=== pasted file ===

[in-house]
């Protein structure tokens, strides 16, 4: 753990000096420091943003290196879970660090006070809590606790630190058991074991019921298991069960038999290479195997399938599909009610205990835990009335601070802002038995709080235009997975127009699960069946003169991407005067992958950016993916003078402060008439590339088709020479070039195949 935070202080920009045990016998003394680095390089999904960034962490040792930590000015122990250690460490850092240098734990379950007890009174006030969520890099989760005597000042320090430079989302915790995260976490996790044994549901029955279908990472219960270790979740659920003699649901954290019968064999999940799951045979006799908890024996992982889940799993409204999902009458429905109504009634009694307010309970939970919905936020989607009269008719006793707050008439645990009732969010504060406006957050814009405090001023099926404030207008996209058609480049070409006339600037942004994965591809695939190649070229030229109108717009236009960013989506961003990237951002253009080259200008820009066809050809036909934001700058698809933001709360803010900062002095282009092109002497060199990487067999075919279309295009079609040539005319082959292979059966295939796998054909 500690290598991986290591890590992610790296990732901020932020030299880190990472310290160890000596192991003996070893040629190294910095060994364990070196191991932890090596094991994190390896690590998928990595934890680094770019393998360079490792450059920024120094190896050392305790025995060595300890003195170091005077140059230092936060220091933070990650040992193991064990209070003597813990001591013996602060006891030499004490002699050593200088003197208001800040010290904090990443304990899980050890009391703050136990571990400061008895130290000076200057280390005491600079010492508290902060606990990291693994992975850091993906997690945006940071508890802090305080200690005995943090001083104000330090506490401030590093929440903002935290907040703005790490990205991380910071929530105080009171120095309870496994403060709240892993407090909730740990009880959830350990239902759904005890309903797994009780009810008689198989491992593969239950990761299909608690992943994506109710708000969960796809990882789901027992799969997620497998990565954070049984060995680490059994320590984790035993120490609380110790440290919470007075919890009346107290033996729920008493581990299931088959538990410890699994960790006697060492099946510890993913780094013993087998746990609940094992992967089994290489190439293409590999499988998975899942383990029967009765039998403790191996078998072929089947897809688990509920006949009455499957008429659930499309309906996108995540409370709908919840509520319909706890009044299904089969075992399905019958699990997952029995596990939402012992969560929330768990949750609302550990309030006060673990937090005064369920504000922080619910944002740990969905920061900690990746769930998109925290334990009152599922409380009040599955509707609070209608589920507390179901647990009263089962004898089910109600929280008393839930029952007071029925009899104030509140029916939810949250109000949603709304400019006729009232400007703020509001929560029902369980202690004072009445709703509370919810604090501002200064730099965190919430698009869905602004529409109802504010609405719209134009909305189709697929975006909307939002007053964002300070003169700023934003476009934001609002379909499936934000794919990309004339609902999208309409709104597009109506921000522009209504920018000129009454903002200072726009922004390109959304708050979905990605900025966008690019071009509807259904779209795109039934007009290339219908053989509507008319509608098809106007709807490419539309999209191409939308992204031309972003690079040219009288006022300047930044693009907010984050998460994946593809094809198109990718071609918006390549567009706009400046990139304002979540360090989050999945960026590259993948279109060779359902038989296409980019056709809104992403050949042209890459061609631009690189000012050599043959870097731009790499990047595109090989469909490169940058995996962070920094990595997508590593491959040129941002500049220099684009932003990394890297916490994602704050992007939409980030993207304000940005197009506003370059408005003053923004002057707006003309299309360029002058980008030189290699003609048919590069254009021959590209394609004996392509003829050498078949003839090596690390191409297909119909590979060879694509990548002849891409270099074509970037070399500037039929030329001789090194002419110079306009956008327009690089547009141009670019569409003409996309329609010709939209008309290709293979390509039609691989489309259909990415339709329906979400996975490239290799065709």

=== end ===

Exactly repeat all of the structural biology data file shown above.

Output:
[in-house]
């Protein structure tokens, strides 16, 4: 753990000096420091943003290196879970660090006070809590606790630190058991074991019921298991069960038999290479195997399938599909009610205990835990009335601070802002038995709080235009997975127009699960069946003169991407005067992958950016993916003078402060008439590339088709020479070039195949 935070202080920009045990016998003394680095390089999904960034962490040792930590000015122990250690460490850092240098734990379950007890009174006030969520890099989760005597000042320090430079989302915790995260976490996790044994549901029955279908990472219960270790979740659920003699649901954290019968064999999940799951045979006799908890024996992982889940799993409204999902009458429905109504009634009694307010309970939970919905936020989607009269008719006793707050008439645990009732969010504060406006957050814009405090001023099926404030207008996209058609480049070409006339600037942004994965591809695939190649070229030229109108717009236009960013989506961003990237951002253009080259200008820009066809050809036909934001700058698809933001709360803010900062002095282009092109002497060199990487067999075919279309295009079609040539005319082959292979059966295939796998054909 500690290598991986290591890590992610790296990732901020932020030299880190990472310290160890000596192991003996070893040629190294910095060994364990070196191991932890090596094991994190390896690590998928990595934890680094770019393998360079490792450059920024120094190896050392305790025995060595300890003195170091005077140059230092936060220091933070990650040992193991064990209070003597813990001591013996602060006891030499004490002699050593200088003197208001800040010290904090990443304990899980050890009391703050136990571990400061008895130290000076200057280390005491600079010492508290902060606990990291693994992975850091993906997690945006940071508890802090305080200690005995943090001083104000330090506490401030590093929440903002935290907040703005790490990205991380910071929530105080009171120095309870496994403060709240892993407090909730740990009880959830350990239902759904005890309903797994009780009810008689198989491992593969239950990761299909608690992943994506109710708000969960796809990882789901027992799969997620497998990565954070049984060995680490059994320590984790035993120490609380110790440290919470007075919890009346107290033996729920008493581990299931088959538990410890699994960790006697060492099946510890993913780094013993087998746990609940094992992967089994290489190439293409590999499988998975899942383990029967009765039998403790191996078998072929089947897809688990509920006949009455499957008429659930499309309906996108995540409370709908919840509520319909706890009044299904089969075992399905019958699990997952029995596990939402012992969560929330768990949750609302550990309030006060673990937090005064369920504000922080619910944002740990969905920061900690990746769930998109925290334990009152599922409380009040599955509707609070209608589920507390179901647990009263089962004898089910109600929280008393839930029952007071029925009899104030509140029916939810949250109000949603709304400019006729009232400007703020509001929560029902369980202690004072009445709703509370919810604090501002200064730099965190919430698009869905602004529409109802504010609405719209134009909305189709697929975006909307939002007053964002300070003169700023934003476009934001609002379909499936934000794919990309004339609902999208309409709104597009109506921000522009209504920018000129009454903002200072726009922004390109959304708050979905990605900025966008690019071009509807259904779209795109039934007009290339219908053989509507008319509608098809106007709807490419539309999209191409939308992204031309972003690079040219009288006022300047930044693009907010984050998460994946593809094809198109990718071609918006390549567009706009400046990139304002979540360090989050999945960026590259993948279109060779359902038989296409980019056709809104992403050949042209890459061609631009690189000012050599043959870097731009790499990047595109090989469909490169940058995996962070920094990595997508590593491959040129941002500049220099684009932003990394890297916490994602704050992007939409980030993207304000940005197009506003370059408005003053923004002057707006003309299309360029002058980008030189290699003609048919590069254009021959590209394609004996392509003829050498078949003839090596690390191409297909119909590979060879694509990548002849891409270099074509970037070399500037039929030329001789090194002419110079306009956008327009690089547009141009670019569409003409996309329609010709939209008309290709293979390509039609691989489309259909990415339709329906979400996975490239290799065709």